Remote Duel Invitational: Lithium's Monarch Deck
- Ryan Atlus
The current format is filled with a bunch of strong decks, but sometimes playing something completely off the wall might give you the edge over your opponent. This is what Lithium did at the Remote Duel Invitational, bringing Domain Monarchs. He was definitely an underdog, but he made it all the way to the finals!
A Long-Standing Monarchy
The Monarch archetype is one of the earliest popular archetypes. Zaborg the Thunder Monarch was introduced in Ancient Sanctuary, released over fifteen years ago. The deck rose and fell in popularity a few times since. Eventually the monsters got retrains in the form of Mega Monarchs, and spell and trap support was added as well.
In 2016 the entire strategy got revamped thanks to Structure Deck: Emperor of Darkness, one of the most impactful Structure Decks of its time. The field spell Domain of the True Monarchs led to the birth of the Domain Monarch deck. This proved amazing for all sorts of players. For one thing, not requiring an extra deck made the strategy incredibly cheap. Three Structure Decks actually got you almost all the cards you needed. Sadly, the strategy fell out of favor when some of its key cards got limited to one copy per deck. Until a few weeks ago, that is, when the deck finally became "full power" again.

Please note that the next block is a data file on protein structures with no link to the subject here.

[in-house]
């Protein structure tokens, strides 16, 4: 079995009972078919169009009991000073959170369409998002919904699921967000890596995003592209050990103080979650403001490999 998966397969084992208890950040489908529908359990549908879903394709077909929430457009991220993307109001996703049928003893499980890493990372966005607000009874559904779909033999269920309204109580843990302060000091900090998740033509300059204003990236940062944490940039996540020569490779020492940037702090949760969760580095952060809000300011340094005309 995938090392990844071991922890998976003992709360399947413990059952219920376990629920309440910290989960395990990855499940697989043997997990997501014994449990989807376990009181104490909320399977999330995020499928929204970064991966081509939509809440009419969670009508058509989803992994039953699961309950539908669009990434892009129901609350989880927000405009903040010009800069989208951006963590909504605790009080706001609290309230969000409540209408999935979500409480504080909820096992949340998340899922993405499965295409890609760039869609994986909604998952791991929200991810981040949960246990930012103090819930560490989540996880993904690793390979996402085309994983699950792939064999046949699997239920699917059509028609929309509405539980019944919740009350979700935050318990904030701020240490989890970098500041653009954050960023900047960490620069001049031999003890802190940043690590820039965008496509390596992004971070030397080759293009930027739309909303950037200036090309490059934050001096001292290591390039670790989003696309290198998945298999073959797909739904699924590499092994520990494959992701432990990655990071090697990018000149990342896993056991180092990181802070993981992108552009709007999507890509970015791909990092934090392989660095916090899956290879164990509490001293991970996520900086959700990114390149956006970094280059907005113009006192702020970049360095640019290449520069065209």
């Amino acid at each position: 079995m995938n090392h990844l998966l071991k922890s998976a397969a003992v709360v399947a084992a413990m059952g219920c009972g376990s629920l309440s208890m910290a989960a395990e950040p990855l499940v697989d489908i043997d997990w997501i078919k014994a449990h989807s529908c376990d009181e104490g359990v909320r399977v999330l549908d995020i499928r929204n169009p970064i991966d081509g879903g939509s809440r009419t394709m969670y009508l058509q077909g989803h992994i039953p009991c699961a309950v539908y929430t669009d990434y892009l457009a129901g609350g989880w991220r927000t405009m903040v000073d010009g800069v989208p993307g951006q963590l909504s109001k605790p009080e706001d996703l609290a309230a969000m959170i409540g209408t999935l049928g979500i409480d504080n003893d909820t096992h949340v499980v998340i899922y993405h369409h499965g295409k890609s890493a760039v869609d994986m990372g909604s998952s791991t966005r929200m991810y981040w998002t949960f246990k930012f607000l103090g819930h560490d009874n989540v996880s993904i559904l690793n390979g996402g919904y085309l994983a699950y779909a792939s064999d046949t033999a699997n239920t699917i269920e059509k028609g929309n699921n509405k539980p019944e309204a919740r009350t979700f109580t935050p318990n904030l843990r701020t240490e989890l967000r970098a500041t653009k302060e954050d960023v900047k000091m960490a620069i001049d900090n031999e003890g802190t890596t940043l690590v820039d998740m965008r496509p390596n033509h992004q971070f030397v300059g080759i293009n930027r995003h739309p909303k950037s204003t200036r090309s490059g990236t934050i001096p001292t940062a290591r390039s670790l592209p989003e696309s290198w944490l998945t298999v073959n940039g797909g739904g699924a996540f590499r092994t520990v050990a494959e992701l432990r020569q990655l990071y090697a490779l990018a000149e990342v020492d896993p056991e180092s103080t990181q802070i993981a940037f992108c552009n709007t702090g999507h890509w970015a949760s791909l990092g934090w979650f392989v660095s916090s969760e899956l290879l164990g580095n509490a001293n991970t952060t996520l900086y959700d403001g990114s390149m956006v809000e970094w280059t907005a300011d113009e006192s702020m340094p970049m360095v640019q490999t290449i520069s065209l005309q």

Royal Weapons and How to Access Them
The Monarchs are not the sole rulers of their Domain. The powerful cards Vanity's Fiend and Majesty's Fiend have always been quite devastating, so sticking them onto the board on the first turn should spell trouble for your opponent. They are single tribute monsters that lock both players out of special summons or monster effects respectively, and Majesty's Fiend coincidentally has the 2400/1000 stats that are required for some of the Monarch support cards.
These two fiends, along with Ehther the Heavenly Monarch and Erebus the Underworld Monarch formed the backbone of Lithium's deck. These two double tribute Monarchs have effects that trigger by sending two Monarch spells or traps to the graveyard when they are summoned. Ehther lets you summon a Monarch from the deck, and Erebus lets you shuffle a card from the opponent's hand, field, or graveyard back into the deck. Seeing as cards like Pantheism of the Monarchs and The Prime Monarch don't mind being in the graveyard, it's a win-win!
Ehther also has an ability that lets you tribute summon him during the opponent's turn. Typically, you'll want to use The Monarchs Stormforth alongside it, so you can tribute an opponent's monster, and using Ehther's effect to bring out Kuraz the Light Monarch. Kuraz then triggers, destroying up to two cards on the field and letting the owners draw a card in return.
One of the many issues the Monarch deck has faced throughout its lifespan is that to tribute summon you actually need monsters to tribute. This issue was addressed in the revamping of the Monarch strategy as well thanks to the Squires. Not all Squires are equally useful, but it would only makes sense that the personal Squires of Ehther and Erebus would be the most useful. Edea the Heavenly Squire and Eidos the Underworld Squire have effects that provide you with tribute fodder, as well as tricks to keep your card advantage game up and running.